Your potential production (wool, lambs and surplus sheep) is largely determined by the flock’s genetics and farm feed supply. Genetic gain is primarily influenced by the: -Rams purchased -Sheep retained in the flock (ewes and wethers) -Bought-in replacement ewes and wethers.
Selection of both ewes and wethers can raise the average productivity . . . → Read More: Identify opportunities to improve key production traits in sheep
Genetic decisions have long-term impacts on your flock. Take a longer term view of the market when planning your flock structure and production targets. Considerations include the opportunities for premiums or adding to the relative value of wool and meat. These considerations need to be part of a 10-year time frame as . . . → Read More: Breeding sheep for key genetic traits
Out-of-season breeding is becoming more popular as producers move to accelerated lambing programs to supply product to the marketplace on a year round basis. Controlled reproduction will synchronize the ewe so that lambing occurs in a restricted timeframe. It will also give an out-of-season heat so that ewe can be bred in the . . . → Read More: Out of season breeding alternatives for sheep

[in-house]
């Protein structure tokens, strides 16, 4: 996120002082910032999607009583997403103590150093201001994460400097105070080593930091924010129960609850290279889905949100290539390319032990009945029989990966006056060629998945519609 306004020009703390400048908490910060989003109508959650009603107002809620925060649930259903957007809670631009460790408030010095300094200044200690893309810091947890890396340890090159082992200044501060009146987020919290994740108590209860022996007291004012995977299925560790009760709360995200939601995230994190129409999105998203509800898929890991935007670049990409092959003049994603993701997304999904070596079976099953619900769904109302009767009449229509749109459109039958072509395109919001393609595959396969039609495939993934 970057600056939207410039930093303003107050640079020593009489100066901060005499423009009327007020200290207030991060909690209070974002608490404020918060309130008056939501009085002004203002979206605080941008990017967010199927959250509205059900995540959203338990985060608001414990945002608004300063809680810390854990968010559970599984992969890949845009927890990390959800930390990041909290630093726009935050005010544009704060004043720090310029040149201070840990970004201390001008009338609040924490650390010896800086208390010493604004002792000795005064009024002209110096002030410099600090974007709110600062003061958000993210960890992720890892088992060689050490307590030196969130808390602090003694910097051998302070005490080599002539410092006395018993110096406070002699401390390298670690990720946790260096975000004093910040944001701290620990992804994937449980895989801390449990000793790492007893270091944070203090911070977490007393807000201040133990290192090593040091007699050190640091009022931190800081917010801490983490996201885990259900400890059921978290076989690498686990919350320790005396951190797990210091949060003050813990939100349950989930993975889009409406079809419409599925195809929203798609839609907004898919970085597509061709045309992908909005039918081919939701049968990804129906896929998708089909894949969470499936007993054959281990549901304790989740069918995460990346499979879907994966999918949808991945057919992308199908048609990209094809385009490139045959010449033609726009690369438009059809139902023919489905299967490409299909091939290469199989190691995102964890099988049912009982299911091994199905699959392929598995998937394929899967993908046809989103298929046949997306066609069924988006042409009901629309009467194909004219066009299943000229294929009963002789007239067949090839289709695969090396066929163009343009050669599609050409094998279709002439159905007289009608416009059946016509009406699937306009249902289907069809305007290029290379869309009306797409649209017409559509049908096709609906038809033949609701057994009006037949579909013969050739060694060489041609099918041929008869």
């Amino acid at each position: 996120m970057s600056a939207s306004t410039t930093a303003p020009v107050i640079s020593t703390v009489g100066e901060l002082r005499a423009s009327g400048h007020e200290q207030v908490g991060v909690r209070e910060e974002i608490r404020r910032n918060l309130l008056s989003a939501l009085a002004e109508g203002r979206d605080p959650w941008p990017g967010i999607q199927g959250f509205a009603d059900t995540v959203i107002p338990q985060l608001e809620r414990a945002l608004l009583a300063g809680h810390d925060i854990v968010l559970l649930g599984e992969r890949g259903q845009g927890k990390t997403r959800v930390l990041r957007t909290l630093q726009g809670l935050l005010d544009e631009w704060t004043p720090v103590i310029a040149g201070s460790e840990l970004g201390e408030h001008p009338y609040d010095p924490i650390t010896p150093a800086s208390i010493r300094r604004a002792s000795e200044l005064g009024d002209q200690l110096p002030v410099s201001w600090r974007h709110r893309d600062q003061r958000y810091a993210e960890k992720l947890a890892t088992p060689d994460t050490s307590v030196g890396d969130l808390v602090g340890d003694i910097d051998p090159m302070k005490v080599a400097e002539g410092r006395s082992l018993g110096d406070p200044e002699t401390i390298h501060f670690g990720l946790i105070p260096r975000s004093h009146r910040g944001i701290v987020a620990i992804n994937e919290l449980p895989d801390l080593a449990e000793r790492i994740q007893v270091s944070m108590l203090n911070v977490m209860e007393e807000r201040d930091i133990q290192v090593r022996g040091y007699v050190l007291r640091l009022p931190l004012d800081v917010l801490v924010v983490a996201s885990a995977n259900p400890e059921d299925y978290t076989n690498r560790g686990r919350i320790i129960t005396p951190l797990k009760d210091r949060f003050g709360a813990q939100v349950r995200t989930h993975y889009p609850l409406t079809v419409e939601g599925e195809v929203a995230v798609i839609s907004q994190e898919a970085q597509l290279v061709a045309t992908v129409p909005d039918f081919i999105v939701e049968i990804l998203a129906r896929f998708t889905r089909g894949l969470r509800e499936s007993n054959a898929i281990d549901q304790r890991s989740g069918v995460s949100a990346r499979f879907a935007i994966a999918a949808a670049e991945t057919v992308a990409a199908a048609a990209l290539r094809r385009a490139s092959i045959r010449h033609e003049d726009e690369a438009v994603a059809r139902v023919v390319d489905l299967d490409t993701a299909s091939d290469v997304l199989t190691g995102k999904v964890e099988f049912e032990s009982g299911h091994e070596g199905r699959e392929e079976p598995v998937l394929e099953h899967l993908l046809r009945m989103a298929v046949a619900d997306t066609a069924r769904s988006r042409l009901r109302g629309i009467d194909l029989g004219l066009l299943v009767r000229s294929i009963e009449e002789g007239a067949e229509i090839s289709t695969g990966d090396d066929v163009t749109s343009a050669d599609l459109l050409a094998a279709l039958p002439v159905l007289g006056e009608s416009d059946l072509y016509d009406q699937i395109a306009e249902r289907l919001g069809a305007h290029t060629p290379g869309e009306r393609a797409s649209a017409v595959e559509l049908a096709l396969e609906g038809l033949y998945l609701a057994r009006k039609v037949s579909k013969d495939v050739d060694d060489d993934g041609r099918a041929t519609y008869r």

Culling animals is essentially a ‘de-selection’ process, which helps to ensure the economic viability and health of your flock. All of the points you look for when picking breeding stock should be applied on a regular basis to the animals already in your flock. Most producers make culling decisions between weaning and the next . . . → Read More: Maintaining a productive sheep flock – Culling
Sources of Replacement Stock:
Carefully considering where to buy new animals will help ensure your new stock is healthy and will help improve the genetic potential of your flock. It is always best to buy breeding stock from breeders who are known for providing productive, healthily animals.
1. Public auctions:
Buying breeding stock from . . . → Read More: Selecting Breeding Stock
Genetics and the Environment
All characteristics (traits) of an animal that can be seen or measured are referred to as its phenotype. This includes height, weight, growth rate, wool colour, temperament, reproductive ability, disease resistance etc. An animal’s phenotype for each of its traits depends on both genetics and environment. At conception, genetic material . . . → Read More: Sheep breeding and genetics